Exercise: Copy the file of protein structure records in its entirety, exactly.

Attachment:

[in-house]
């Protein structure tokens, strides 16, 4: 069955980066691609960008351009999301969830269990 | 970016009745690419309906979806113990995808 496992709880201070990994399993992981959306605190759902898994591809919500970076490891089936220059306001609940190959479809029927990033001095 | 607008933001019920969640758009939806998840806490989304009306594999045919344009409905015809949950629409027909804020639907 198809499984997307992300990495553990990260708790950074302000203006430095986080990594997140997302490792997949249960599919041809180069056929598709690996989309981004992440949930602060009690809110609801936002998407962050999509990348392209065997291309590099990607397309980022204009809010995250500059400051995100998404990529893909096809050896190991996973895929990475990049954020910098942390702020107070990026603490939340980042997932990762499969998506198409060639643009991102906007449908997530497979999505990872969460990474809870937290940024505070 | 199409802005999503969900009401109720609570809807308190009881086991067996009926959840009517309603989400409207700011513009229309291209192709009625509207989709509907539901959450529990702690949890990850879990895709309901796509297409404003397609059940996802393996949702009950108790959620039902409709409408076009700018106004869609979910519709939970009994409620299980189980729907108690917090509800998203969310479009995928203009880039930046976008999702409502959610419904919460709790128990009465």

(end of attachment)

[in-house]
């Protein structure tokens, strides 16, 4: 069955980066691609960008351009999301969830269990 | 970016009745690419309906979806113990995808 496992709880201070990994399993992981959306605190759902898994591809919500970076490891089936220059306001609940190959479809029927990033001095 | 607008933001019920969640758009939806998840806490989304009306594999045919344009409905015809949950629409027909804020639907 198809499984997307992300990495553990990260708790950074302000203006430095986080990594997140997302490792997949249960599919041809180069056929598709690996989309981004992440949930602060009690809110609801936002998407962050999509990348392209065997291309590099990607397309980022204009809010995250500059400051995100998404990529893909096809050896190991996973895929990475990049954020910098942390702020107070990026603490939340980042997932990762499969998506198409060639643009991102906007449908997530497979999505990872969460990474809870937290940024505070 | 199409802005999503969900009401109720609570809807308190009881086991067996009926959840009517309603989400409207700011513009229309291209192709009625509207989709509907539901959450529990702690949890990850879990895709309901796509297409404003397609059940996802393996949702009950108790959620039902409709409408076009700018106004869609979910519709939970009994409620299980189980729907108690917090509800998203969310479009995928203009880039930046976008999702409502959610419904919460709790128990009465």